By Nick Metzger
The Whole Moon Rests in a Dewdrop on the Grass presents another fantastic duo release from Eddie Prévost on his Matchless label, this time with composer, video artist, and electronics wizard Ken Ikeda performing live at London's Cafe Oto in January of last year. Prévost we all know and love from his numerous collaborations through the years and as the bedrock of the legendary group AMM. For those not already familiar with Ken Akida, he has recorded for Touch Records, composed for director David Lynch, and recorded in collaborated with David Toop, Tetuzi Akiyama, and Edward Lucas to name a few. Ikeda last recorded with Prévost in a trio with guitarist John Russell on 2016’s excellent but all-too-brief digital release In Search of Wasabi on Weekertoft Records. Here Prévost and Ikeda spin a woozy phantasmagoria of electronics and bowed metal on a single long track of cerebral and well paced free improvisation.
The piece is a decidedly subtle affair, which Prévost sets into motion with cymbal shimmer and harmonic overtones coaxed from the aether via rosined hair. Ikeda's offerings twinkle to the fore like dim stars at twilight, barely there but spectacular and essential. Ikeda often utilizes a ribbon controller, allowing him to be much more expressive than your general abstract electronics practitioner. An accomplished improviser, he also provides plenty of room for Prévost’s contributions, rather than dominating the proceedings as electronics can sometimes do. Prévost alternates irregularly between soft, slowly building resonance and sharply pulled scrapes and unsettling grima. Ikeda's electronics at times sound like the pings of some alien satellite, at moments sharp with a quick decay and just as often with the addition of delay, where Ikeda modulates the feedback in a way that recalls some of King Tubby or Scratch Perry's production sensibilities. The superposition of the duo's sound worlds is certainly compelling and works equally well when listened to actively or passively.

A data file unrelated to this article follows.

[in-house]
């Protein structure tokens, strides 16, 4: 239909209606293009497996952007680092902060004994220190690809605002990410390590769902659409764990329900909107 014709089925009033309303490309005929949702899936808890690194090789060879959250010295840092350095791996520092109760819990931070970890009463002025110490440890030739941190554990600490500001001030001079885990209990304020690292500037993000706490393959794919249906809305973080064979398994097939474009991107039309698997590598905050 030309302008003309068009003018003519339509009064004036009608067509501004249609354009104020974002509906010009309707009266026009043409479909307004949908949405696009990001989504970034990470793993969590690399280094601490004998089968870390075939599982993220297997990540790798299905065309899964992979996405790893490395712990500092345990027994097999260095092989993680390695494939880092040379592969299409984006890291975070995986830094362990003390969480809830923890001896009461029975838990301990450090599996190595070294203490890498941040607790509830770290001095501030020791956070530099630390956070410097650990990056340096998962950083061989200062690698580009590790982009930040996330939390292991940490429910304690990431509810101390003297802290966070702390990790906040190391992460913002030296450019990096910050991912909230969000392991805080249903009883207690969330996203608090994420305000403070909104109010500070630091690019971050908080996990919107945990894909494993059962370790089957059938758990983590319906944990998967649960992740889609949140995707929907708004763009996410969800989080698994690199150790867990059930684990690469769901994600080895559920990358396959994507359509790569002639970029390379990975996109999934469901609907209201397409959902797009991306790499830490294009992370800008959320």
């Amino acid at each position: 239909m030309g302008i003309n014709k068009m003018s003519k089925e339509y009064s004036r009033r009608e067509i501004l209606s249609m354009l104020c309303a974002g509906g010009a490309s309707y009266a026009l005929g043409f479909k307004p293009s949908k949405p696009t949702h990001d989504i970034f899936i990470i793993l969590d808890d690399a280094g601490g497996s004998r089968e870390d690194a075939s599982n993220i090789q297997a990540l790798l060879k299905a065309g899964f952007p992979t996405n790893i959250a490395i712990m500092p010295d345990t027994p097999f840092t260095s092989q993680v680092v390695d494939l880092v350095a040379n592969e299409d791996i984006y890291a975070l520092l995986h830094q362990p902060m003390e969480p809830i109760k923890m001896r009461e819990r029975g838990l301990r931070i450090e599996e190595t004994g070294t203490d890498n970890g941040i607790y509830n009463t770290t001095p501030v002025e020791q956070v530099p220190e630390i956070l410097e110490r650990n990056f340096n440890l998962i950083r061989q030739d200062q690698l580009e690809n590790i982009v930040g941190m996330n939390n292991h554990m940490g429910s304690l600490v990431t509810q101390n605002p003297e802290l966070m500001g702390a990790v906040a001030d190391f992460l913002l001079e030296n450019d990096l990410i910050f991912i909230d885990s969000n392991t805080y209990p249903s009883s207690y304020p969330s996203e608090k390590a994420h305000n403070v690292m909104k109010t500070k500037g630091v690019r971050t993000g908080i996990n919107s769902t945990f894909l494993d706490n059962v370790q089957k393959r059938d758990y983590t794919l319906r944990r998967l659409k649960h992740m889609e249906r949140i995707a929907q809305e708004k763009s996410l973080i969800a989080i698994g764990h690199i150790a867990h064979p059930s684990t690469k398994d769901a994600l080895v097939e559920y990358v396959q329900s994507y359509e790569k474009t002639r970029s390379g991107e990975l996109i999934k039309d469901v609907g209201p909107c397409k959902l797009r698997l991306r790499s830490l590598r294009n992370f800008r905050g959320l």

This is a very enjoyable release and a nice change-up to the sort of fare we free jazz heads usually revel in. I've been favoring restraint to full-on assault when it comes to music here lately, so this release was a welcome addition to my listening queue and I've found myself returning to it frequently. I'm a fan of anything Prévost is involved in, but have a particular affinity for his ability to provide contrast and dynamics on subtle pieces such as this. Likewise, Ken Ikeda’s style is very expressive throughout and he does a tremendous job of finding spaces within the sound field from which to provide subtle responses and/or warbling ambience.